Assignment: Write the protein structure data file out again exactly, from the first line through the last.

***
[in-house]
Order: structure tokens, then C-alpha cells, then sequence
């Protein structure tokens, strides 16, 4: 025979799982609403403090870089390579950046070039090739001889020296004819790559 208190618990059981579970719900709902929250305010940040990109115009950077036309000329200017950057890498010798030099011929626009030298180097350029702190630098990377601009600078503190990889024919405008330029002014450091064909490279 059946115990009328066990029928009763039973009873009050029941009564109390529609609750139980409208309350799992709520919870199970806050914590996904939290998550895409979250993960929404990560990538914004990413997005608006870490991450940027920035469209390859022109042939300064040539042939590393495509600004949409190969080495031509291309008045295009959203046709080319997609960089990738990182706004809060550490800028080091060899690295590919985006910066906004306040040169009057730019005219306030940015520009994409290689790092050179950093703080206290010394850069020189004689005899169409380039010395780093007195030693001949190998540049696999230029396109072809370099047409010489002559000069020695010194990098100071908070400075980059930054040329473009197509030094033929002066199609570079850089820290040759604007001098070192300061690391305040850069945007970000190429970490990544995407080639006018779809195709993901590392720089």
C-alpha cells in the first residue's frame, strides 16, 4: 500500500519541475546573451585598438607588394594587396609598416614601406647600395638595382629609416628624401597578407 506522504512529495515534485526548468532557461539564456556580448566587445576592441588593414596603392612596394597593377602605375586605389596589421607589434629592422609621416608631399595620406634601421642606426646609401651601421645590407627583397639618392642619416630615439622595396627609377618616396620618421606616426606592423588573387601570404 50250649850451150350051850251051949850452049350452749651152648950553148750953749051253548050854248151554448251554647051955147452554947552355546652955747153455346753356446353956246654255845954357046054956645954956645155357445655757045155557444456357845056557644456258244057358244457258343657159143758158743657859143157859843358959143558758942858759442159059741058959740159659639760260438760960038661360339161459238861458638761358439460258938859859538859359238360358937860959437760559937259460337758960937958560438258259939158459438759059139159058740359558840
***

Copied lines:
[in-house]
Order: structure tokens, then C-alpha cells, then sequence
């Protein structure tokens, strides 16, 4: 025979799982609403403090870089390579950046070039090739001889020296004819790559 208190618990059981579970719900709902929250305010940040990109115009950077036309000329200017950057890498010798030099011929626009030298180097350029702190630098990377601009600078503190990889024919405008330029002014450091064909490279 059946115990009328066990029928009763039973009873009050029941009564109390529609609750139980409208309350799992709520919870199970806050914590996904939290998550895409979250993960929404990560990538914004990413997005608006870490991450940027920035469209390859022109042939300064040539042939590393495509600004949409190969080495031509291309008045295009959203046709080319997609960089990738990182706004809060550490800028080091060899690295590919985006910066906004306040040169009057730019005219306030940015520009994409290689790092050179950093703080206290010394850069020189004689005899169409380039010395780093007195030693001949190998540049696999230029396109072809370099047409010489002559000069020695010194990098100071908070400075980059930054040329473009197509030094033929002066199609570079850089820290040759604007001098070192300061690391305040850069945007970000190429970490990544995407080639006018779809195709993901590392720089």
C-alpha cells in the first residue's frame, strides 16, 4: 500500500519541475546573451585598438607588394594587396609598416614601406647600395638595382629609416628624401597578407 506522504512529495515534485526548468532557461539564456556580448566587445576592441588593414596603392612596394597593377602605375586605389596589421607589434629592422609621416608631399595620406634601421642606426646609401651601421645590407627583397639618392642619416630615439622595396627609377618616396620618421606616426606592423588573387601570404 50250649850451150350051850251051949850452049350452749651152648950553148750953749051253548050854248151554448251554647051955147452554947552355546652955747153455346753356446353956246654255845954357046054956645954956645155357445655757045155557444456357845056557644456258244057358244457258343657159143758158743657859143157859843358959143558758942858759442159059741058959740159659639760260438760960038661360339161459238861458638761358439460258938859859538859359238360358937860959437760559937259460337758960937958560438258259939158459438759059139159058740359558840